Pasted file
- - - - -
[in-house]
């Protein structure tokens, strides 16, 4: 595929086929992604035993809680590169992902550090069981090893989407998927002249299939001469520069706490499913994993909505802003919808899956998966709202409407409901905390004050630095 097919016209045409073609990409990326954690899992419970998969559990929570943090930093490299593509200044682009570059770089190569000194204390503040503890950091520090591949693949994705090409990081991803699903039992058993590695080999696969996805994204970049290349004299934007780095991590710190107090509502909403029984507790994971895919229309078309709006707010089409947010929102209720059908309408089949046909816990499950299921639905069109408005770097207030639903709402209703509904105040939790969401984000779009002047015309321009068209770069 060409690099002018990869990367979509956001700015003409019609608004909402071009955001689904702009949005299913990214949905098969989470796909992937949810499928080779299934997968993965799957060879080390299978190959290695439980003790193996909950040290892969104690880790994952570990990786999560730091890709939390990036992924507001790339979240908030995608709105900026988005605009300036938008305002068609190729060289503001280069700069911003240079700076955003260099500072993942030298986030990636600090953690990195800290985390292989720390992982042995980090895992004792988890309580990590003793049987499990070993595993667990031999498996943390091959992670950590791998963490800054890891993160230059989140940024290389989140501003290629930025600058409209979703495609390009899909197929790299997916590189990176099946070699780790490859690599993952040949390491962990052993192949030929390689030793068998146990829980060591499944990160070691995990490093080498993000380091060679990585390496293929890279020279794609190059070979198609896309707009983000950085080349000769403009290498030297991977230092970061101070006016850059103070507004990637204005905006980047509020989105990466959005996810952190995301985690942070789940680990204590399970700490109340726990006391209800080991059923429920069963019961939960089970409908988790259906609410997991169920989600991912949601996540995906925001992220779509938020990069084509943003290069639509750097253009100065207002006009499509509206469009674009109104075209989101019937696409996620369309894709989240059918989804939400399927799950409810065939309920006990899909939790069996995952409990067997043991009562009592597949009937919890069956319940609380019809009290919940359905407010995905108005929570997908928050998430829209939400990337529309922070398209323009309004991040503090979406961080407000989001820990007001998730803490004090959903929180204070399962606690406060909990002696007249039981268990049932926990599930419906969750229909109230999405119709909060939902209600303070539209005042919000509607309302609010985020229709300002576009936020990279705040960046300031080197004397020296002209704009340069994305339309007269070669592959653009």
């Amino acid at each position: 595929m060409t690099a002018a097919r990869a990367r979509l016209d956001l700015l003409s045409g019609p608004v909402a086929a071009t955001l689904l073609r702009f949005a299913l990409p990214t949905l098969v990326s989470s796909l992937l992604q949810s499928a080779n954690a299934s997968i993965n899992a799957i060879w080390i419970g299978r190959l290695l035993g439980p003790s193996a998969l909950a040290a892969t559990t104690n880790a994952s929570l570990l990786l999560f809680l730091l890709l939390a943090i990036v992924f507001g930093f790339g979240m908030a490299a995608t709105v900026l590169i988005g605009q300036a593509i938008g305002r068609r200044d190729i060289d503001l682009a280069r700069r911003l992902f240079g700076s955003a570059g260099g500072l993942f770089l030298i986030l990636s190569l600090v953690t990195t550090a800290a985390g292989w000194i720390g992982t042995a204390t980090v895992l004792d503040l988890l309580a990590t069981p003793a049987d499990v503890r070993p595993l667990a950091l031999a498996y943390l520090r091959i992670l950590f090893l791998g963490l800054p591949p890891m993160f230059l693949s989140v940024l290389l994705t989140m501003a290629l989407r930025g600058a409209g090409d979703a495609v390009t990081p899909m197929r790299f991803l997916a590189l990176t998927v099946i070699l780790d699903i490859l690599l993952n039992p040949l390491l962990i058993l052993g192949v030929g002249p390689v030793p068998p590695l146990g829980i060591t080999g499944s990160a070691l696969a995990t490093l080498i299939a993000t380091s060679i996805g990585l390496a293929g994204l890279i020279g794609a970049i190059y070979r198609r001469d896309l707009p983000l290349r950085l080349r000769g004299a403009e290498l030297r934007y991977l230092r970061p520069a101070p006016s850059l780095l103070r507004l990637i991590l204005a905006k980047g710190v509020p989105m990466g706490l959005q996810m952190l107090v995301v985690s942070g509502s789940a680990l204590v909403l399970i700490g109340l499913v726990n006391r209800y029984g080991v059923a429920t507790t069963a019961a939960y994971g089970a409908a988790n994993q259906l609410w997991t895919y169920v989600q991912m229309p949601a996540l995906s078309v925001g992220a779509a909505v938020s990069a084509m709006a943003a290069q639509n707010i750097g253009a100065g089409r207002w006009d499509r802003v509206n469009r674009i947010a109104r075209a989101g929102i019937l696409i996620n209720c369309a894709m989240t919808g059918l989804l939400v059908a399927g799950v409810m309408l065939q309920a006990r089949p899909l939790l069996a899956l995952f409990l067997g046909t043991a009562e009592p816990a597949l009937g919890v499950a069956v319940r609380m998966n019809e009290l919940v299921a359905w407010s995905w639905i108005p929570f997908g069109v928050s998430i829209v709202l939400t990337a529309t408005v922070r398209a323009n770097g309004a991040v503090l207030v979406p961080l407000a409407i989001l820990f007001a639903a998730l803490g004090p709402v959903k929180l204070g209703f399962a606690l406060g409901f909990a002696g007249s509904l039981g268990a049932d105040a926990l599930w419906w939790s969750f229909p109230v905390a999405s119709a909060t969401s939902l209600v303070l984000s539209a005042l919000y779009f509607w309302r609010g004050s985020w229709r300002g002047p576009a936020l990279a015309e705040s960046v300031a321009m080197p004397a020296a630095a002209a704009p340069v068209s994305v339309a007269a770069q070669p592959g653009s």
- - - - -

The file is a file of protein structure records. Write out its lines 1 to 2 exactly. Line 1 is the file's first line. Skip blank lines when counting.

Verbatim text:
[in-house]
């Protein structure tokens, strides 16, 4: 595929086929992604035993809680590169992902550090069981090893989407998927002249299939001469520069706490499913994993909505802003919808899956998966709202409407409901905390004050630095 097919016209045409073609990409990326954690899992419970998969559990929570943090930093490299593509200044682009570059770089190569000194204390503040503890950091520090591949693949994705090409990081991803699903039992058993590695080999696969996805994204970049290349004299934007780095991590710190107090509502909403029984507790994971895919229309078309709006707010089409947010929102209720059908309408089949046909816990499950299921639905069109408005770097207030639903709402209703509904105040939790969401984000779009002047015309321009068209770069 060409690099002018990869990367979509956001700015003409019609608004909402071009955001689904702009949005299913990214949905098969989470796909992937949810499928080779299934997968993965799957060879080390299978190959290695439980003790193996909950040290892969104690880790994952570990990786999560730091890709939390990036992924507001790339979240908030995608709105900026988005605009300036938008305002068609190729060289503001280069700069911003240079700076955003260099500072993942030298986030990636600090953690990195800290985390292989720390992982042995980090895992004792988890309580990590003793049987499990070993595993667990031999498996943390091959992670950590791998963490800054890891993160230059989140940024290389989140501003290629930025600058409209979703495609390009899909197929790299997916590189990176099946070699780790490859690599993952040949390491962990052993192949030929390689030793068998146990829980060591499944990160070691995990490093080498993000380091060679990585390496293929890279020279794609190059070979198609896309707009983000950085080349000769403009290498030297991977230092970061101070006016850059103070507004990637204005905006980047509020989105990466959005996810952190995301985690942070789940680990204590399970700490109340726990006391209800080991059923429920069963019961939960089970409908988790259906609410997991169920989600991912949601996540995906925001992220779509938020990069084509943003290069639509750097253009100065207002006009499509509206469009674009109104075209989101019937696409996620369309894709989240059918989804939400399927799950409810065939309920006990899909939790069996995952409990067997043991009562009592597949009937919890069956319940609380019809009290919940359905407010995905108005929570997908928050998430829209939400990337529309922070398209323009309004991040503090979406961080407000989001820990007001998730803490004090959903929180204070399962606690406060909990002696007249039981268990049932926990599930419906969750229909109230999405119709909060939902209600303070539209005042919000509607309302609010985020229709300002576009936020990279705040960046300031080197004397020296002209704009340069994305339309007269070669592959653009």